It should likewise be noted that in no place in Scripture do we see people praying to the saints.  This is the case for two main reasons.  First of all, the overwhelming majority of usages of the term “saint” in the New Testament involves living people at the time the letter was written.  It would seem odd for Paul to pray to Peter in order to speak to God, right?  Should it not seem odd for a person today to pray to Mary or to pray to Peter in order to reach God?  Especially since the Bible clearly states that Jesus is our one Mediator who stands between God and man (1 Tim. 2:5).

The way a person becomes a saint according to the New Testament is to have a brokenness over sin and faith in God through Jesus Christ for the forgiveness of sins (Rom. 6:23; Rom. 3:10; Rom. 10:13; Acts 3:19).  In Christ’s finished work on the cross, and that work alone, can a sinner find mercy and forgiveness from God (Is. 53:10; 1 Pet. 2:24).  Jesus said that He is the exclusive means of reconciliation (John 14:6).

It is impossible for a sinner to perform works of righteousness in order to please God (Titus 3:5).  Did Mother Teresa need Pope Francis to become a saint?  Absolutely not.  Mother Teresa needed Jesus Christ alone rather than the pope and the Roman Catholic Church.  Unfortunately, she spent many years in doubt and finished her life in darkness.  She wrote:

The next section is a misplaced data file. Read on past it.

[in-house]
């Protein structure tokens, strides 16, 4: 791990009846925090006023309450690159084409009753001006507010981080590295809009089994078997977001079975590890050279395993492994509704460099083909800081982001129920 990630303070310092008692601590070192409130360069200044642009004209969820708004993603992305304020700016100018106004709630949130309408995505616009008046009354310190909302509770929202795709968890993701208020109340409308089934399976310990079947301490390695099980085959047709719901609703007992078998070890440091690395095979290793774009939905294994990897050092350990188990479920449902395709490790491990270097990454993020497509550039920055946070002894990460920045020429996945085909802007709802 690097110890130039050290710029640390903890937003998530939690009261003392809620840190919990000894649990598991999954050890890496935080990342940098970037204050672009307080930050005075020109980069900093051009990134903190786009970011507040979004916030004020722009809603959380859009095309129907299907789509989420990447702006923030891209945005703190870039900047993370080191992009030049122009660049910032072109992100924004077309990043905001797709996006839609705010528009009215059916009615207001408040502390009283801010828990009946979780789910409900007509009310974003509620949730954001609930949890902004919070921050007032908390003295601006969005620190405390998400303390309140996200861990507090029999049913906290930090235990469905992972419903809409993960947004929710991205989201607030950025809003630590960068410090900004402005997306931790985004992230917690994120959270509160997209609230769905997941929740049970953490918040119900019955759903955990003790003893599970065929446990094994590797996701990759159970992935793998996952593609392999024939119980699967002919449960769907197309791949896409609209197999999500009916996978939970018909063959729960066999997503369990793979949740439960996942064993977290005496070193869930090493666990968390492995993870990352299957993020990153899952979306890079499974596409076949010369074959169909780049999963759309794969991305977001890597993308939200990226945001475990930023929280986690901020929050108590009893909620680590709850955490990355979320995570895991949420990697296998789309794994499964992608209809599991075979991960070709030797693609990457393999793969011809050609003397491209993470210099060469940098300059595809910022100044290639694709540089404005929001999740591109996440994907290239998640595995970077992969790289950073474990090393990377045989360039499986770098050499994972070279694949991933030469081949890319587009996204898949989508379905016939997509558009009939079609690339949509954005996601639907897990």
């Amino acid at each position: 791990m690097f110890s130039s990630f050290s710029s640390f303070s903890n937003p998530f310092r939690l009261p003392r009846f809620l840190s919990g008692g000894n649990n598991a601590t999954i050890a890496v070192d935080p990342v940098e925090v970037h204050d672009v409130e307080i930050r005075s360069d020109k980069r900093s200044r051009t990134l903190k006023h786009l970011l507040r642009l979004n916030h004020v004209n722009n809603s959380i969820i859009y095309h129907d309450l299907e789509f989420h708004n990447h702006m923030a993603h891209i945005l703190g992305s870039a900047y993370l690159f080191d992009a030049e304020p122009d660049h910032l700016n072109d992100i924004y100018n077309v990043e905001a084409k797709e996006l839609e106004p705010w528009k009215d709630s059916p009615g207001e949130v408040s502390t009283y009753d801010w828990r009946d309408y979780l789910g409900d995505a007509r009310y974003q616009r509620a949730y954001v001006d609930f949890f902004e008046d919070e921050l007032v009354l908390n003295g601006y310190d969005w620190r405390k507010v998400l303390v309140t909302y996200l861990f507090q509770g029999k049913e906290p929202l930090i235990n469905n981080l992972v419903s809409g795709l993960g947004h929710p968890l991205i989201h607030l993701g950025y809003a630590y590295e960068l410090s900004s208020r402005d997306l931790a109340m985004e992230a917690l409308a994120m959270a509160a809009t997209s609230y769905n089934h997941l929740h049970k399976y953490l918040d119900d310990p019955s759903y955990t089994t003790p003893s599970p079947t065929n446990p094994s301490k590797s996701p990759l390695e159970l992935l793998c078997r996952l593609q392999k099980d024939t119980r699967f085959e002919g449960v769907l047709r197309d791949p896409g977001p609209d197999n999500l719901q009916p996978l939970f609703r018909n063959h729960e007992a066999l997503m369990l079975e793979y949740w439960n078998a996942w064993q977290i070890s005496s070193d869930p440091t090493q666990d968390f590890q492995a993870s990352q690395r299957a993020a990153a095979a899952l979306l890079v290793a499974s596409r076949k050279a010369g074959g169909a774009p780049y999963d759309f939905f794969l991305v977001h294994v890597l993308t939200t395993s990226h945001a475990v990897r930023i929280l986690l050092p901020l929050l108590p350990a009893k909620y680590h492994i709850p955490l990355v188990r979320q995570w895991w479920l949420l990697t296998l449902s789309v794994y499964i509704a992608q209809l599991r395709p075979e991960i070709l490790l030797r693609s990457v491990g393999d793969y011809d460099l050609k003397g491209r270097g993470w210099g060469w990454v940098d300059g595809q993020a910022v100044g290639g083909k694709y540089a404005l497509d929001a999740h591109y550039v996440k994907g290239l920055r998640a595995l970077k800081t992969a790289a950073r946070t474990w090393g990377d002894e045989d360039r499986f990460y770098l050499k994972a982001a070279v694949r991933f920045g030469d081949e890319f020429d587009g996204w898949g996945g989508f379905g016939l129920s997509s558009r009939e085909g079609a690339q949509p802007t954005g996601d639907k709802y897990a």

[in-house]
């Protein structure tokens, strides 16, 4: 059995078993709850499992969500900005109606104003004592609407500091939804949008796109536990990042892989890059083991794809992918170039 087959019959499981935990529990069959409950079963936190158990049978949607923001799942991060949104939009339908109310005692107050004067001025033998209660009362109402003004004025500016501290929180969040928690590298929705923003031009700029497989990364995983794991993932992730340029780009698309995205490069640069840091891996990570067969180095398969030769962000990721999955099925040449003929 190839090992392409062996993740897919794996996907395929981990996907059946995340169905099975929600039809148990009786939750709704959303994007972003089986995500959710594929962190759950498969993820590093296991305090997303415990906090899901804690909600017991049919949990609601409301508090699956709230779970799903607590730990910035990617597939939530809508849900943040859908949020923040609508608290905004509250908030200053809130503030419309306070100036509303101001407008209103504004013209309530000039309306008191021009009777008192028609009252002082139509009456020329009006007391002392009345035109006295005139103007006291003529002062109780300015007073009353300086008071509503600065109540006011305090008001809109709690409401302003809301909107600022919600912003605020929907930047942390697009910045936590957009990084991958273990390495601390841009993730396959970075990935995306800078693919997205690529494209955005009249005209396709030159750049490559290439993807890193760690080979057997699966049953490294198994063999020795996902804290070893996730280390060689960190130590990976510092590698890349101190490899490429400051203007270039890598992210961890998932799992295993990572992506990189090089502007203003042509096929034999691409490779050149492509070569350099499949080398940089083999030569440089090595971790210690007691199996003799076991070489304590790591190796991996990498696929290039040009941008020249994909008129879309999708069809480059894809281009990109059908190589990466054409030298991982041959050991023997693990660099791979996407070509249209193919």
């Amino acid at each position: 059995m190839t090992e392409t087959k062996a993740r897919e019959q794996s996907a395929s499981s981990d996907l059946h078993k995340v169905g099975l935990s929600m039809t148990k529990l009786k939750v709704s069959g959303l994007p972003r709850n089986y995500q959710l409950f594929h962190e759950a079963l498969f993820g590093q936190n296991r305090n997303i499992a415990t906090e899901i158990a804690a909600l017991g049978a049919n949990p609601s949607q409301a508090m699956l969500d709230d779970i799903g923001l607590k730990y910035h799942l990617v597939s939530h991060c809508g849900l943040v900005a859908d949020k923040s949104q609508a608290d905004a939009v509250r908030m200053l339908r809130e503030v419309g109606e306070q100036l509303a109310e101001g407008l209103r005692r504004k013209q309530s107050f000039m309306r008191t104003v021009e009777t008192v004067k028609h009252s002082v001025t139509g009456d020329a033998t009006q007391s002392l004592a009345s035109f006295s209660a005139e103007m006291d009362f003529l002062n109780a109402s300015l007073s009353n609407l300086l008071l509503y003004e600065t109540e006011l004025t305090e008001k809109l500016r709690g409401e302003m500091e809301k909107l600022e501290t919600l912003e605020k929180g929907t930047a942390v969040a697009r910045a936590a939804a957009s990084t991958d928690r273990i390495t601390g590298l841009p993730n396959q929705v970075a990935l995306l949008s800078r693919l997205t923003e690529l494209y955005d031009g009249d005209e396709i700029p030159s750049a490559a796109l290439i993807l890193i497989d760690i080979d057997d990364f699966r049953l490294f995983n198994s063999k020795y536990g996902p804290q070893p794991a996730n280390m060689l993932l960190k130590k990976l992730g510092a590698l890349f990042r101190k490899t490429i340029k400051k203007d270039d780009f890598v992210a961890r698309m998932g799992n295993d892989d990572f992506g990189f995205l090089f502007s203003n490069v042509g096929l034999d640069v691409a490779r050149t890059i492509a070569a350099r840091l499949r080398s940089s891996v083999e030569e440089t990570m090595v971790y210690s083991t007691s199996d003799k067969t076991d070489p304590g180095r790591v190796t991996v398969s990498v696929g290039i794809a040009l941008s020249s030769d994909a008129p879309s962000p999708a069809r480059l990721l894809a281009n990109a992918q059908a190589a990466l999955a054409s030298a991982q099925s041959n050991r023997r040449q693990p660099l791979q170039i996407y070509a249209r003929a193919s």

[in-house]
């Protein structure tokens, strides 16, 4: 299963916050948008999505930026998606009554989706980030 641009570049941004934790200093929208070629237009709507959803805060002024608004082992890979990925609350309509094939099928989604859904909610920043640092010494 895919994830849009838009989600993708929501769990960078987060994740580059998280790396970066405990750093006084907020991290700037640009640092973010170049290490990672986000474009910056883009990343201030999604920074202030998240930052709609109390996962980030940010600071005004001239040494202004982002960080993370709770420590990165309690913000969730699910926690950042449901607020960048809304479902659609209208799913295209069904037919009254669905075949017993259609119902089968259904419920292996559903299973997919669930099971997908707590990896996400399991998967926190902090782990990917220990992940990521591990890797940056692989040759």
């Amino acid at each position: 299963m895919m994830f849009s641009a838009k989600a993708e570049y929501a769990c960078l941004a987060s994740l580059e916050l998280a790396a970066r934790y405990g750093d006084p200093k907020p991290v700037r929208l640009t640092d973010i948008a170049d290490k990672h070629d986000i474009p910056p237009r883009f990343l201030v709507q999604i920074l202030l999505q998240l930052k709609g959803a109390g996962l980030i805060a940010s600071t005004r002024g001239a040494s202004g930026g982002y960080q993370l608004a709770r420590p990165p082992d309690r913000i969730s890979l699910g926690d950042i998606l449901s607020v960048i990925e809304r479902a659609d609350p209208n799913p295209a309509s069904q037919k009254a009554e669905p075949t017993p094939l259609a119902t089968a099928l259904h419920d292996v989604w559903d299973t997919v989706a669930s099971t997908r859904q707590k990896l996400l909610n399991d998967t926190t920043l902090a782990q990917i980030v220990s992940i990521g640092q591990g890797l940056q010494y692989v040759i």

“I am told God lives in me — and yet the reality of darkness and coldness and emptiness is so great that nothing touches my soul,” she wrote at one point. “I want God with all the power of my soul — and yet between us there is terrible separation.” On another occasion she wrote: “I feel just that terrible pain of loss, of God not wanting me, of God not being God, of God not really existing.” [1]

  1. Letters of Mother Teresa — See Washington Post Article – “Mother Teresa, about to be named a saint, felt terrible pain ‘of God not wanting me’”
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Josh Buice

Pastor Pray's Mill Baptist Church

Josh Buice is the founder and president of G3 Ministries and serves as the pastor of Pray's Mill Baptist Church on the westside of Atlanta. He is married to Kari and they have four children, Karis, John Mark, Kalli, and Judson. Additionally, he serves as Assistant Professor of Preaching at Grace Bible Theological Seminary. He enjoys theology, preaching, church history, and has a firm commitment to the local church. He also enjoys many sports and the outdoors, including long distance running and high country hunting. He has been writing on Delivered by Grace since he was in seminary and it has expanded with a large readership through the years.